The pro-Russian politician denied a story in Britain’s ‘Financial Times’ newspaper claiming he tried to persuade out-going President Leonid Kuchma to impose a state of emergency and deploy troops.
Scrambling to save his faltering reputation, Mr Yanukovich says he merely urged Mr Kuchma to restore order according to the constitution.
“There was no talk of bringing in troops. Rather it was about ensuring order properly and observing the Ukrainian constitution” he told Interfax news agency.
Hundreds of thousands of demonstrators blockaded his and other offices as part of huge street protests following the contested November 21st poll.
The FT report claimed Mr Kuchma resisted the pressure because he feared for his reputation and did not want to leave office with blood on his hands.
It said about 2,000 anti-riot police were deployed in the capital Kiev but were called off when European mediators urged restraint.
Opposition leader Viktor Yushchenko was quoted by the paper as saying the key moment was on November 28th when soldiers were given bullets.
“Then they were going around not with empty machine guns, but already fully armed. I think that was the peak of the whole conflict,” he said.
The FT story quoted Vasyl Baziv, deputy head of President Kuchma’s administration, as saying “I know that many representatives of the (state) apparatus lobbied the president to impose a state of emergency.”
“They said it is time to use state power. The president, from the first moment, was consistently against the use of force.”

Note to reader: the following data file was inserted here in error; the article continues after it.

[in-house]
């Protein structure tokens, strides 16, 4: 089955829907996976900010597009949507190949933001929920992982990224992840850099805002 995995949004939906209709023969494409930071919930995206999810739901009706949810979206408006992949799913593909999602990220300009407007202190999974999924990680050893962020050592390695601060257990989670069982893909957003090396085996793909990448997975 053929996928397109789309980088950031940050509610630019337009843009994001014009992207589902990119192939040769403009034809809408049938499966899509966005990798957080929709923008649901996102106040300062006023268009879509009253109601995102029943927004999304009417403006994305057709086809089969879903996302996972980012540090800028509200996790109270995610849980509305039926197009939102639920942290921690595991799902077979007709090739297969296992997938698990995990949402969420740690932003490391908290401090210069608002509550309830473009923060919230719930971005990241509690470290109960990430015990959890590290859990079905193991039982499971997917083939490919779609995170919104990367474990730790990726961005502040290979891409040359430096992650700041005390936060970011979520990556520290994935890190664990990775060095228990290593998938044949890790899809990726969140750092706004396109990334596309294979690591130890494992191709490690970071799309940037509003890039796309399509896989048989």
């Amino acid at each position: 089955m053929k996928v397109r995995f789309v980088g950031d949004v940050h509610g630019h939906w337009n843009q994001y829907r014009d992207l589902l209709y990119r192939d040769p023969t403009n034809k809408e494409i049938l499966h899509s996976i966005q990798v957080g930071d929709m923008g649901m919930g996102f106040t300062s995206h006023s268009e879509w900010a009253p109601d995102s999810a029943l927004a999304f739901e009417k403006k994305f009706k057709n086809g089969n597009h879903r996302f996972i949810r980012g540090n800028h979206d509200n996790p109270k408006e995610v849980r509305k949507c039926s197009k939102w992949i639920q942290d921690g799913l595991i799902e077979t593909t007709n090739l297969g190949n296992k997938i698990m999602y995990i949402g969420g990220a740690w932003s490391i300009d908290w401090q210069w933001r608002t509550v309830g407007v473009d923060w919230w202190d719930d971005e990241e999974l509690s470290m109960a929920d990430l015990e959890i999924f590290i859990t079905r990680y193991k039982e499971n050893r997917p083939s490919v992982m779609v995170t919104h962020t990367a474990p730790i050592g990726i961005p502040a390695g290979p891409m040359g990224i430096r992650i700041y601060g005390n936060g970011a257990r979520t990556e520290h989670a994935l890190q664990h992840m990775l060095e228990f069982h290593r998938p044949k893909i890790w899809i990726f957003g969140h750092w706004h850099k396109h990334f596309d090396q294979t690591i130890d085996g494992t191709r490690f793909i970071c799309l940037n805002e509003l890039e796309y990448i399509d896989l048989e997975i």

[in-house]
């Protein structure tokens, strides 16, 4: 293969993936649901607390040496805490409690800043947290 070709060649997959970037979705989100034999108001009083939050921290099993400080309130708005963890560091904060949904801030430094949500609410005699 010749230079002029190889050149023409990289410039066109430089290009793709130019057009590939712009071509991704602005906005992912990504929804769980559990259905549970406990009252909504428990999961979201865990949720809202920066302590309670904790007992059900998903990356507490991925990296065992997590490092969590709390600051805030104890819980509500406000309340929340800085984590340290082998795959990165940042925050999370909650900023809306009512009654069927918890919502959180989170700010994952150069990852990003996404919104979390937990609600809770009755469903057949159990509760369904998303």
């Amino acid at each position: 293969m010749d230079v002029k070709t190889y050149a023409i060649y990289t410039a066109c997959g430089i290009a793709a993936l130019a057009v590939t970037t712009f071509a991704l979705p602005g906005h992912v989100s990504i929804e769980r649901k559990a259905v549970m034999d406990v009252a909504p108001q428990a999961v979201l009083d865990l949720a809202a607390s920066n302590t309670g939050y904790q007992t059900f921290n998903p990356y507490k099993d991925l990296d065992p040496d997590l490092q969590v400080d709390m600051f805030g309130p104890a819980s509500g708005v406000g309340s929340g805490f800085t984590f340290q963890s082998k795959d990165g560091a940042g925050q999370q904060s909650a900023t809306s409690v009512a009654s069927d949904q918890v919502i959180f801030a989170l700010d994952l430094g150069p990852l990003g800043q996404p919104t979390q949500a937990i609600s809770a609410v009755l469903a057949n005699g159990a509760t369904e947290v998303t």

The story risks further damaging Mr Yanukovich’s prospects for the re-run poll, due to be held on December 26th.
With a new election date secured, the focus in Ukraine has shifted to the state’s alleged poisoning of Mr Yushchenko in a bid to sideline their rival from the race.
The case has created a furor in Ukraine, sparking international concern and leading to new questions about the country’s current leaders.
The international community has urged authorities to probe how the western-leading Mr Yushchenko could have eaten a massive dose of dioxin before the campaign.
Austrian doctors determined he’d been poisoned by a dioxin dose exceeding 1,000 times the safe limit.
The poison caused his face to be disfigured weeks before the first round presidential election.
Yushchenko has repeatedly claim the country’s ruling regime had him poisoned, a charge Mr Yanukovich denies.
Before the doctors’ confirmation, presidential administration authorities had said Mr Yushchenko may have fallen ill from eating spoiled food or perhaps drinking too much bad liquor.